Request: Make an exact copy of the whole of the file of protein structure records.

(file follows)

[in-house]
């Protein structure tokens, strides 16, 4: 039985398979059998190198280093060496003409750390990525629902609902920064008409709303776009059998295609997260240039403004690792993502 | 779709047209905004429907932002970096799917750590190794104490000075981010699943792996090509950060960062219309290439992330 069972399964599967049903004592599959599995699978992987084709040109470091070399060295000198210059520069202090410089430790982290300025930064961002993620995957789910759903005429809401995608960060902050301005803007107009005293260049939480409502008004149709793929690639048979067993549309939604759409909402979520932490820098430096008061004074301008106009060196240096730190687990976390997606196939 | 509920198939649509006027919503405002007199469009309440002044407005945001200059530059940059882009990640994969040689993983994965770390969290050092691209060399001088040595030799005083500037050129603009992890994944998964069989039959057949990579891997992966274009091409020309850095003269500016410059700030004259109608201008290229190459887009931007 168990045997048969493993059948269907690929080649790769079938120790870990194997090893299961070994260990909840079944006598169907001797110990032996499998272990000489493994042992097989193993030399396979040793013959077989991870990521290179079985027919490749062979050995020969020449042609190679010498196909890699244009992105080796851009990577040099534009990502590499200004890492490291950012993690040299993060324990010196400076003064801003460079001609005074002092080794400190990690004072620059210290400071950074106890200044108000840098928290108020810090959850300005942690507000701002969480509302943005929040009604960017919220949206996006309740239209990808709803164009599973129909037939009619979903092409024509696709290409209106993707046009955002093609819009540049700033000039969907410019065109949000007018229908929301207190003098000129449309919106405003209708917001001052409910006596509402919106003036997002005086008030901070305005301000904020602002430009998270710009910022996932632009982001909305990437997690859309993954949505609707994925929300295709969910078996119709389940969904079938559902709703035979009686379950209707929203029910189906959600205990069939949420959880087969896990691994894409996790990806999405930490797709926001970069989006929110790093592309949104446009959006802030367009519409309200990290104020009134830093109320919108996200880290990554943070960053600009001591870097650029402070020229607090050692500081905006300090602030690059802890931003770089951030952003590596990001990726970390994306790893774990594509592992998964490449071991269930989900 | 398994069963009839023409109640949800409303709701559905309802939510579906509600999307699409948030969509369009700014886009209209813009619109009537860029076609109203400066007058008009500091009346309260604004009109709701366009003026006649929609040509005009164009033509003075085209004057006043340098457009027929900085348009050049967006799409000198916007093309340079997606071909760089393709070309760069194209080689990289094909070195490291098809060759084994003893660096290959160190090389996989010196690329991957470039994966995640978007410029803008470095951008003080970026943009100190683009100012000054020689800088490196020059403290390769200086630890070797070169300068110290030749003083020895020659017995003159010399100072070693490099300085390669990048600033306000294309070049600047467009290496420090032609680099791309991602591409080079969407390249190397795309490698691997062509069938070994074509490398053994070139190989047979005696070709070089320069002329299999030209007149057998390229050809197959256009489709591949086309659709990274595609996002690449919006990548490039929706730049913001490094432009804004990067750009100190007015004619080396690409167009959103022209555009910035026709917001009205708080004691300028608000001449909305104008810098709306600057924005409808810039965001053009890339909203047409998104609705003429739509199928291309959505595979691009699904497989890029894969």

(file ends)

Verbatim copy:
[in-house]
């Protein structure tokens, strides 16, 4: 039985398979059998190198280093060496003409750390990525629902609902920064008409709303776009059998295609997260240039403004690792993502 | 779709047209905004429907932002970096799917750590190794104490000075981010699943792996090509950060960062219309290439992330 069972399964599967049903004592599959599995699978992987084709040109470091070399060295000198210059520069202090410089430790982290300025930064961002993620995957789910759903005429809401995608960060902050301005803007107009005293260049939480409502008004149709793929690639048979067993549309939604759409909402979520932490820098430096008061004074301008106009060196240096730190687990976390997606196939 | 509920198939649509006027919503405002007199469009309440002044407005945001200059530059940059882009990640994969040689993983994965770390969290050092691209060399001088040595030799005083500037050129603009992890994944998964069989039959057949990579891997992966274009091409020309850095003269500016410059700030004259109608201008290229190459887009931007 168990045997048969493993059948269907690929080649790769079938120790870990194997090893299961070994260990909840079944006598169907001797110990032996499998272990000489493994042992097989193993030399396979040793013959077989991870990521290179079985027919490749062979050995020969020449042609190679010498196909890699244009992105080796851009990577040099534009990502590499200004890492490291950012993690040299993060324990010196400076003064801003460079001609005074002092080794400190990690004072620059210290400071950074106890200044108000840098928290108020810090959850300005942690507000701002969480509302943005929040009604960017919220949206996006309740239209990808709803164009599973129909037939009619979903092409024509696709290409209106993707046009955002093609819009540049700033000039969907410019065109949000007018229908929301207190003098000129449309919106405003209708917001001052409910006596509402919106003036997002005086008030901070305005301000904020602002430009998270710009910022996932632009982001909305990437997690859309993954949505609707994925929300295709969910078996119709389940969904079938559902709703035979009686379950209707929203029910189906959600205990069939949420959880087969896990691994894409996790990806999405930490797709926001970069989006929110790093592309949104446009959006802030367009519409309200990290104020009134830093109320919108996200880290990554943070960053600009001591870097650029402070020229607090050692500081905006300090602030690059802890931003770089951030952003590596990001990726970390994306790893774990594509592992998964490449071991269930989900 | 398994069963009839023409109640949800409303709701559905309802939510579906509600999307699409948030969509369009700014886009209209813009619109009537860029076609109203400066007058008009500091009346309260604004009109709701366009003026006649929609040509005009164009033509003075085209004057006043340098457009027929900085348009050049967006799409000198916007093309340079997606071909760089393709070309760069194209080689990289094909070195490291098809060759084994003893660096290959160190090389996989010196690329991957470039994966995640978007410029803008470095951008003080970026943009100190683009100012000054020689800088490196020059403290390769200086630890070797070169300068110290030749003083020895020659017995003159010399100072070693490099300085390669990048600033306000294309070049600047467009290496420090032609680099791309991602591409080079969407390249190397795309490698691997062509069938070994074509490398053994070139190989047979005696070709070089320069002329299999030209007149057998390229050809197959256009489709591949086309659709990274595609996002690449919006990548490039929706730049913001490094432009804004990067750009100190007015004619080396690409167009959103022209555009910035026709917001009205708080004691300028608000001449909305104008810098709306600057924005409808810039965001053009890339909203047409998104609705003429739509199928291309959505595979691009699904497989890029894969």